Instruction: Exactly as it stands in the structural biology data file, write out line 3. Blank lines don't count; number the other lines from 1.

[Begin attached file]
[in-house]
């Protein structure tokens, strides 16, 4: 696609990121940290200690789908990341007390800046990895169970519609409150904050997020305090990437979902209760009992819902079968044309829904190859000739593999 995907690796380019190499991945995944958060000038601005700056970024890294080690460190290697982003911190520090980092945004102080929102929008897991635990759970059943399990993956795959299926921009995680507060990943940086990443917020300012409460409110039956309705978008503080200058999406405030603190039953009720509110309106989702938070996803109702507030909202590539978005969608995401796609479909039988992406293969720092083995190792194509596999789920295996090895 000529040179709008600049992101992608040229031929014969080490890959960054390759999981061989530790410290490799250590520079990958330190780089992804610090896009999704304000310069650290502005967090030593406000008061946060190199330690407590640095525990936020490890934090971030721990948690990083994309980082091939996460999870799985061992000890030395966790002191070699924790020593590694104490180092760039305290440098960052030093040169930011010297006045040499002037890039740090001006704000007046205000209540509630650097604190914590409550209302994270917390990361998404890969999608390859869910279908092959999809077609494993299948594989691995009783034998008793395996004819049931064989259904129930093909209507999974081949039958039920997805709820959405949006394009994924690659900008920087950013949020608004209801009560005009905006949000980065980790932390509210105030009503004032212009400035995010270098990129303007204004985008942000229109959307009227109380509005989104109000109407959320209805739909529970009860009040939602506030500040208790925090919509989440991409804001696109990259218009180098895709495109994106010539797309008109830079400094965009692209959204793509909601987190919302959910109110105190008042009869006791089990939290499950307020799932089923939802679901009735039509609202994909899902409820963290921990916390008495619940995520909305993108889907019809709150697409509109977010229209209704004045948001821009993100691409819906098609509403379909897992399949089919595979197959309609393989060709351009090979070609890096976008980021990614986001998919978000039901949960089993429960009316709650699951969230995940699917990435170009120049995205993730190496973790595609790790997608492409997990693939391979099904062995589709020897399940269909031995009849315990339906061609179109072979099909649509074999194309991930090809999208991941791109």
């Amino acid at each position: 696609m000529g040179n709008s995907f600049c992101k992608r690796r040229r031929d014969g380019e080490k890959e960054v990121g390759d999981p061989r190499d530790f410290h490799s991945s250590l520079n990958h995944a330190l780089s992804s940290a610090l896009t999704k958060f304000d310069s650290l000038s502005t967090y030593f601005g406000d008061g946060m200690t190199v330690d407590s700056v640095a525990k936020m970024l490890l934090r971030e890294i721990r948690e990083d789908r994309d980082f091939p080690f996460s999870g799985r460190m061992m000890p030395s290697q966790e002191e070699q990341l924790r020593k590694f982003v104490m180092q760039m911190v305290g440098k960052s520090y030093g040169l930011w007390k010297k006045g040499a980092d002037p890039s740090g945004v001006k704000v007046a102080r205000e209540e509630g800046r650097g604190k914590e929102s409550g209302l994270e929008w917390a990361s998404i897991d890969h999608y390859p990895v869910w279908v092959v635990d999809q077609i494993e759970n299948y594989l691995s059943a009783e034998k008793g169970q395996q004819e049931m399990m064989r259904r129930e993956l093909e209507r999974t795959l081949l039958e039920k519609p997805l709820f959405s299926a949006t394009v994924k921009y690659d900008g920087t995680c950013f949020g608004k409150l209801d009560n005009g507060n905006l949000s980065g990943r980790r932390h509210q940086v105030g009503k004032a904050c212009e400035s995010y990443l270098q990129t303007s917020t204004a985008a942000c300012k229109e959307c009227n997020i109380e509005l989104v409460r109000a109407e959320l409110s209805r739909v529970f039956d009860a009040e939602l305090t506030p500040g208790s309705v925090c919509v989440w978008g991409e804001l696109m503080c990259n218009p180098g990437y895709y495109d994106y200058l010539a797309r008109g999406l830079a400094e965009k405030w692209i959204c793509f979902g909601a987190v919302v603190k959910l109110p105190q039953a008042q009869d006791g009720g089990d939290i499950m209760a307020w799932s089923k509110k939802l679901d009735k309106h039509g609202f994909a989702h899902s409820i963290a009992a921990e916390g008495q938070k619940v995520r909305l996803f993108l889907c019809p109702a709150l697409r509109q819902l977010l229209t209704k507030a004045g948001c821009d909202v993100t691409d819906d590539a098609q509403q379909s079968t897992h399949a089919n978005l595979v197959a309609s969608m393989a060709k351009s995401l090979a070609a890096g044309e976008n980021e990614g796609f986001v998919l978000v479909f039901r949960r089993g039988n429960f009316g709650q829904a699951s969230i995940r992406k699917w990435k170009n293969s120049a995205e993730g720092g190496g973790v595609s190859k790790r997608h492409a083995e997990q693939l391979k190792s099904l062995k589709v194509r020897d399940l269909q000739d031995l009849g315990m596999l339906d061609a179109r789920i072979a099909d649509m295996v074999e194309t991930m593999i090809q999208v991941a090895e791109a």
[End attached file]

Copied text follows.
């Amino acid at each position: 696609m000529g040179n709008s995907f600049c992101k992608r690796r040229r031929d014969g380019e080490k890959e960054v990121g390759d999981p061989r190499d530790f410290h490799s991945s250590l520079n990958h995944a330190l780089s992804s940290a610090l896009t999704k958060f304000d310069s650290l000038s502005t967090y030593f601005g406000d008061g946060m200690t190199v330690d407590s700056v640095a525990k936020m970024l490890l934090r971030e890294i721990r948690e990083d789908r994309d980082f091939p080690f996460s999870g799985r460190m061992m000890p030395s290697q966790e002191e070699q990341l924790r020593k590694f982003v104490m180092q760039m911190v305290g440098k960052s520090y030093g040169l930011w007390k010297k006045g040499a980092d002037p890039s740090g945004v001006k704000v007046a102080r205000e209540e509630g800046r650097g604190k914590e929102s409550g209302l994270e929008w917390a990361s998404i897991d890969h999608y390859p990895v869910w279908v092959v635990d999809q077609i494993e759970n299948y594989l691995s059943a009783e034998k008793g169970q395996q004819e049931m399990m064989r259904r129930e993956l093909e209507r999974t795959l081949l039958e039920k519609p997805l709820f959405s299926a949006t394009v994924k921009y690659d900008g920087t995680c950013f949020g608004k409150l209801d009560n005009g507060n905006l949000s980065g990943r980790r932390h509210q940086v105030g009503k004032a904050c212009e400035s995010y990443l270098q990129t303007s917020t204004a985008a942000c300012k229109e959307c009227n997020i109380e509005l989104v409460r109000a109407e959320l409110s209805r739909v529970f039956d009860a009040e939602l305090t506030p500040g208790s309705v925090c919509v989440w978008g991409e804001l696109m503080c990259n218009p180098g990437y895709y495109d994106y200058l010539a797309r008109g999406l830079a400094e965009k405030w692209i959204c793509f979902g909601a987190v919302v603190k959910l109110p105190q039953a008042q009869d006791g009720g089990d939290i499950m209760a307020w799932s089923k509110k939802l679901d009735k309106h039509g609202f994909a989702h899902s409820i963290a009992a921990e916390g008495q938070k619940v995520r909305l996803f993108l889907c019809p109702a709150l697409r509109q819902l977010l229209t209704k507030a004045g948001c821009d909202v993100t691409d819906d590539a098609q509403q379909s079968t897992h399949a089919n978005l595979v197959a309609s969608m393989a060709k351009s995401l090979a070609a890096g044309e976008n980021e990614g796609f986001v998919l978000v479909f039901r949960r089993g039988n429960f009316g709650q829904a699951s969230i995940r992406k699917w990435k170009n293969s120049a995205e993730g720092g190496g973790v595609s190859k790790r997608h492409a083995e997990q693939l391979k190792s099904l062995k589709v194509r020897d399940l269909q000739d031995l009849g315990m596999l339906d061609a179109r789920i072979a099909d649509m295996v074999e194309t991930m593999i090809q999208v991941a090895e791109a």